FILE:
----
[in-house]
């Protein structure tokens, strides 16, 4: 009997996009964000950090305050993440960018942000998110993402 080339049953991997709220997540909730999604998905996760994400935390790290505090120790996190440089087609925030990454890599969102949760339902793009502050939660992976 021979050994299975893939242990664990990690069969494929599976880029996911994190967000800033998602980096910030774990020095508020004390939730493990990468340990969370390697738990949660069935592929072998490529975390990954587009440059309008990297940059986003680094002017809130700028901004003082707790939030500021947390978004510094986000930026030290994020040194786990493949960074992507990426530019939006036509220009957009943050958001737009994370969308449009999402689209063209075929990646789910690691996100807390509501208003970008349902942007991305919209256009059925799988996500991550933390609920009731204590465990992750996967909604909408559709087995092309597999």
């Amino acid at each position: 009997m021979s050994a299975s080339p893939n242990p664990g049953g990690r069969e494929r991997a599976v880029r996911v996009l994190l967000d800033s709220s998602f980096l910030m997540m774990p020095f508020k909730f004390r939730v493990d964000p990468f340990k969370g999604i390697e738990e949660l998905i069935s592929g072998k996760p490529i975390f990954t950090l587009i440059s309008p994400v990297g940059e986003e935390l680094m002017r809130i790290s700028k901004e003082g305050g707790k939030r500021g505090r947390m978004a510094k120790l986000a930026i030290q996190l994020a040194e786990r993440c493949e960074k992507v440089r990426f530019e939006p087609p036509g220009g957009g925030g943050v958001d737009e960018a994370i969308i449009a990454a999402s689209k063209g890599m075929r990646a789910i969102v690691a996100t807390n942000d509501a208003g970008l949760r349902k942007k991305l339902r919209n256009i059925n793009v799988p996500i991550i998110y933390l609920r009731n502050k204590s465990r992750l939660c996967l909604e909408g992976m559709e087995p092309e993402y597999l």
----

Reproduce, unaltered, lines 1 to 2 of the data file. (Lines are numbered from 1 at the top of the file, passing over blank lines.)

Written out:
[in-house]
């Protein structure tokens, strides 16, 4: 009997996009964000950090305050993440960018942000998110993402 080339049953991997709220997540909730999604998905996760994400935390790290505090120790996190440089087609925030990454890599969102949760339902793009502050939660992976 021979050994299975893939242990664990990690069969494929599976880029996911994190967000800033998602980096910030774990020095508020004390939730493990990468340990969370390697738990949660069935592929072998490529975390990954587009440059309008990297940059986003680094002017809130700028901004003082707790939030500021947390978004510094986000930026030290994020040194786990493949960074992507990426530019939006036509220009957009943050958001737009994370969308449009999402689209063209075929990646789910690691996100807390509501208003970008349902942007991305919209256009059925799988996500991550933390609920009731204590465990992750996967909604909408559709087995092309597999």